"OLPC" entries

Four short links: 1 November 2012

Four short links: 1 November 2012

Open Source Kickstarter, Long-Term Thinking, Inquiry Learning, and Progress Reports

  1. Selfstarter (Github) — open source roll-your-own crowdfunding platform. (Kickstarter has its own audience, of course, which why they could release their source-code and still be top of the heap)
  2. 100 Year Business Plan (Unlimited) — New Zealand Maori tribe has a 100-year business plan, reflecting their values of sustainability and continuity.
  3. Given Tablets, Kids Teach Themselves to Read (Mashable) — Story from two isolated rural villages with about 20 first-grade-aged children each, about 50 miles from Addis Ababa […] Within four minutes, one kid not only opened the box, found the on-off switch … powered it up. Within five days, they were using 47 apps per child, per day. Within two weeks, they were singing ABC songs in the village, and within five months, they had hacked Android,” Negroponte said.
  4. snippets (Github) — mail out updates on coworker progress, a-la Google’s internal system. (via Pamela Fox)

About the Emerging Battles Over Textbooks: Options from Apple to Open Initiatives

Two dramatically opposed announcements from Apple and the state of California put the textbook publishing industry on notice recently that it could be facing rapid disruption. But open textbooks can't be created and altered as easily as open source software.

Four short links: 24 July 2009

Four short links: 24 July 2009

Copytweet, MacMarket iShare, Open Source Under Fire, and OLPC War Stories

  1. Are Tweets Copyright-Protected (WIPO) — According to an Internet posting on blogherald.com by Jonathan Bailey, every time a new communication technology emerges, it shifts the copyright landscape, and new copyright issues that do not fit existing intellectual property (IP) standards arise. With Twitter, for example, while its terms of service clearly state that tweeters own anything they post on the service, the 140-character limit to a Twitter post makes it almost impossible for the work to reach the level of creativity required for copyright protection. In the same vein, titles or short phrases usually cannot be protected since their length contributes to their lack of originality, as defined by copyright law. A roundup of the copyright issues raised by Twitter, which is a little like a roundup of the climate issues raised by ants.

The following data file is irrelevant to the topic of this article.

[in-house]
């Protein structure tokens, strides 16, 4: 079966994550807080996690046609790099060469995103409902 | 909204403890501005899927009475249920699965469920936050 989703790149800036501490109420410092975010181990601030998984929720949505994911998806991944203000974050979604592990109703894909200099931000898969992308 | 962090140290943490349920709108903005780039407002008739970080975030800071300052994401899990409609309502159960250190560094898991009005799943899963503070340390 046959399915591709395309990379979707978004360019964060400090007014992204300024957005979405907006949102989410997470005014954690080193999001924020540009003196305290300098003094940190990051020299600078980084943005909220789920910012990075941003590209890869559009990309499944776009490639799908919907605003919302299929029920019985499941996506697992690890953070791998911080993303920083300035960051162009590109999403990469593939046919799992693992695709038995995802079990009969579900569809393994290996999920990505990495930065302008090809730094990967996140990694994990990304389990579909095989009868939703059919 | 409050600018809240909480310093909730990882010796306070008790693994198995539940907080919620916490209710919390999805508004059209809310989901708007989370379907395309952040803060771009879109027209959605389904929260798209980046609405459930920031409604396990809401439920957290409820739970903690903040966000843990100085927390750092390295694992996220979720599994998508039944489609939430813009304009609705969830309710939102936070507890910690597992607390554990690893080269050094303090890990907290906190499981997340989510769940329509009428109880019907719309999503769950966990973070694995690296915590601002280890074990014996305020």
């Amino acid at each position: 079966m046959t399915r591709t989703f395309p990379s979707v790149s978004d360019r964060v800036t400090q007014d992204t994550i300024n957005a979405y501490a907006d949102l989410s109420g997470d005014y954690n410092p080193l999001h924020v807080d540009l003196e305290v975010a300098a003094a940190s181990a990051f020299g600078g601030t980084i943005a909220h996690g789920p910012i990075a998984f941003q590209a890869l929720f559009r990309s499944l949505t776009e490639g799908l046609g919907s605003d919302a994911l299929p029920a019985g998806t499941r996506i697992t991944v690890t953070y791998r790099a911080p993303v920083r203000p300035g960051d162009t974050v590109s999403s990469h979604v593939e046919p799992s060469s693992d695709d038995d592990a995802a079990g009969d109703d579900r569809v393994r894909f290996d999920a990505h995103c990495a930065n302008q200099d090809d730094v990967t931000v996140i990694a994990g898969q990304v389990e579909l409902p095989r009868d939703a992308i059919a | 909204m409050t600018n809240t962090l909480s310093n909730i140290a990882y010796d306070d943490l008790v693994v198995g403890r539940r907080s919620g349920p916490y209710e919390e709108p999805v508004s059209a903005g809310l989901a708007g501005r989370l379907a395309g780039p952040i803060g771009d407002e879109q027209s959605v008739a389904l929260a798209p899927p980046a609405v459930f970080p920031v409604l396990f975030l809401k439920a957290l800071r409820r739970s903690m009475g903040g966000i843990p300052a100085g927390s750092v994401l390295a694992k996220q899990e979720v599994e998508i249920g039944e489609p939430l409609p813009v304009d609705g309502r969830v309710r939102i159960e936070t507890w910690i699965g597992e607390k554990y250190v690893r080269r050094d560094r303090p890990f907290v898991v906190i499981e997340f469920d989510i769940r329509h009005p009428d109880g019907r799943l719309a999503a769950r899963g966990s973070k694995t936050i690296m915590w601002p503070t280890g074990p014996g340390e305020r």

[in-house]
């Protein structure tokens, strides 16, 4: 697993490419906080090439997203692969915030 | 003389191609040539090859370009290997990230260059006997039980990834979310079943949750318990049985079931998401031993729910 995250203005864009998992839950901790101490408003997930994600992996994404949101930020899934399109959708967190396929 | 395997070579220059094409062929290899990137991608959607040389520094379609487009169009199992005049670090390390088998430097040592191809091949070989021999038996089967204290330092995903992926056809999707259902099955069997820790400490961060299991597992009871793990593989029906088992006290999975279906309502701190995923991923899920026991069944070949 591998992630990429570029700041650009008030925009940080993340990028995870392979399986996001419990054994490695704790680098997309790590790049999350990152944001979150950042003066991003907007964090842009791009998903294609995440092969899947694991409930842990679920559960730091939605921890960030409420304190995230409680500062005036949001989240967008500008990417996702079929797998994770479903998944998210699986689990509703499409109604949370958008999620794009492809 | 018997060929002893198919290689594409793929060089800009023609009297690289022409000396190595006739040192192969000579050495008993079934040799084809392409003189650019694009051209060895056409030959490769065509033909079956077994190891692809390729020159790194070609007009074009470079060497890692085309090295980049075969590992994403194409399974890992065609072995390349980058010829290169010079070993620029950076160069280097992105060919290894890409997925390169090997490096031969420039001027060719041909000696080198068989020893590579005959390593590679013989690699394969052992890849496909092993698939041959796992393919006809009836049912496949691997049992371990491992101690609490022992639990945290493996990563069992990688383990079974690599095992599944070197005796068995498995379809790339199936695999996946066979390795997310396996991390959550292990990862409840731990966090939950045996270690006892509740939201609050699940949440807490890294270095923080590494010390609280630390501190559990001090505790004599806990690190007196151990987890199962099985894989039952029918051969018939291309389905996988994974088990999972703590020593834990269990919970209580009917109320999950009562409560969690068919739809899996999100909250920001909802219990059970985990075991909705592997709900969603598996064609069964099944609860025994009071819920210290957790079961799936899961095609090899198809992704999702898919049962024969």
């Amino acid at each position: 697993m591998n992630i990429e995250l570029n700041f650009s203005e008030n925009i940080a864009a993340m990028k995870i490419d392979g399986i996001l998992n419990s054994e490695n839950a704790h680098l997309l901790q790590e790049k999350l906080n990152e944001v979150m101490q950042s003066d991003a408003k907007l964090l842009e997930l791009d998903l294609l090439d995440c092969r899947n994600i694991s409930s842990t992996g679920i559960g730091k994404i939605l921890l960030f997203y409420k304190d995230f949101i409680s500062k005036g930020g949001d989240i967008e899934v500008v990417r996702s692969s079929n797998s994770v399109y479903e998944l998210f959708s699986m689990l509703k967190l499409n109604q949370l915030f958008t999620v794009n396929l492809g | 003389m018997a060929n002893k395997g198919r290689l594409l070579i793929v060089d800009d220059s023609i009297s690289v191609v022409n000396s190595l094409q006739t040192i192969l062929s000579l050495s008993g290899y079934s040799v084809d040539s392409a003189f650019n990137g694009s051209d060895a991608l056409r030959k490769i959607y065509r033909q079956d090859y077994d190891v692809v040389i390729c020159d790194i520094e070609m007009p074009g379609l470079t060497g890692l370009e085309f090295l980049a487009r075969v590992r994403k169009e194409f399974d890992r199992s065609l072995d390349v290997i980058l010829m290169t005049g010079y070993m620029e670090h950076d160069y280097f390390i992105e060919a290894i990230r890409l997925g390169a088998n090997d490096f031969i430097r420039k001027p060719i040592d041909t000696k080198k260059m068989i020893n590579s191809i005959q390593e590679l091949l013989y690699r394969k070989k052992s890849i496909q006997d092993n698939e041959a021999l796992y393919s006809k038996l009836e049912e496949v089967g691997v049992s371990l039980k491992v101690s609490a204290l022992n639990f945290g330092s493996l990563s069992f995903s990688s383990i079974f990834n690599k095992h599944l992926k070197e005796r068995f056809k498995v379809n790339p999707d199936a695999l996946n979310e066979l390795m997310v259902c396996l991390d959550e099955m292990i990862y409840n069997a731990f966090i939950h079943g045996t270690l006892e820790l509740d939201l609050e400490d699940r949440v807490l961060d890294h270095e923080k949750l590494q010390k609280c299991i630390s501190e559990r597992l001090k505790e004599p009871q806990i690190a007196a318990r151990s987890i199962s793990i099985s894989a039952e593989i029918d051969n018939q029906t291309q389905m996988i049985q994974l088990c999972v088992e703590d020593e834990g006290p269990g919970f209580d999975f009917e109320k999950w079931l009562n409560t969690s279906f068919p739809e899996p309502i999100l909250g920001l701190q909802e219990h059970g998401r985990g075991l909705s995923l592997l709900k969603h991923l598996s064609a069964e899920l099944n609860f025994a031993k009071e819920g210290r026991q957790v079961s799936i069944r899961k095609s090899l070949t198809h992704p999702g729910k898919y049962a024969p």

2. Apple Has 90% Revenue Share Of >$1000 Computers (Ars Technica) — wow. (via publicaddress on Twitter)
  3. Open Source on the BattlefieldFortunately, SFC Stadtler knew how to use open source software. Using found hardware, like a laptop pulled from the trash, and wires pulled from collapsed buildings, he was able to establish a wireless network between the towers and the home base. He was able to install freely available voice-over-ip software on this recycled hardware, which turned the computer into a wireless telephone. The soldiers were now able to communicate with each other and the home base. At no cost. (via Jim Stogdill)
  4. Sweet Nonsense Omelet (Ivan Krstić) — Horror stories from the inside about the shoddy suppliers of OLPC hardware. Thinking back, there’s a hardware incident I remember particularly fondly: one of our vendors sent us a kernel driver patch which enhanced support for their component in our machine. They chose to implement the enhancement by setting up a hole which allowed any unprivileged user to take over the kernel, prompting our kernel guy to send a private e-mail to the OLPC tech team demanding that, in the future, we avoid buying hardware from companies whose programmers are, direct quote, “crack-smoking hobos”.

ETech Preview: Why LCD is the Cool New Technology All Over Again

One of the things that the One Laptop Per Child project is best known for is the amazing transflective display technology that it utilized. Combining a traditional backlit color display with a black and white display that could be used outdoors, it both met the needs of low power usage and outdoor readability that is crucial in developing countries. When Mary Lou Jepsen, who developed the display for the XO, left to form Pixel Qi, the expectation was that some of the revolutionary engineering that was used in the XO would begin to make its way onto the broader consumer market. Since she’ll be talking at O’Reilly’s Emerging Technology Conference in March, we decided to check in and see what she’s up to.

News Roundup: Apple vs. Kindle?, OLPC 2.0 as an E-Reader, B&N Studying Borders Acquisition

Will Apple Challenge the Kindle? Rex Hammock re-launches consideration of why Apple would give Amazon a run for ebook readers and content distribution: … a slightly larger iPod Touch [view concept image] linked to eBooks distributed via the iTunes store would match and raise the game with Amazon. (Continue reading.) Next Generation OLPC: E-Reader in Waiting? Laptop Mag has an…

Next Generation OLPC: E-Reader in Waiting?

Laptop Mag has an early look at the next-generation One Laptop Per Child (OLPC) XO-2, and the concept's book-like form factor is sure to turn a few heads in the e-reader world: [Nicholas] Negroponte didn't share many details about the XO-2's hardware, but the new system has two touch-sensitive displays. As you can see from the video and the pictures,…

What Would Your Ideal E-Reader Look Like?

Dedicated readers and repurposed laptops provide access to ebooks, but the ideal e-reader is still on the drawing board. So, what would your ideal e-reader look like?

Ebook Format Primer

Ebook readers support (or don't support) dozens of formats. Which ones have a future?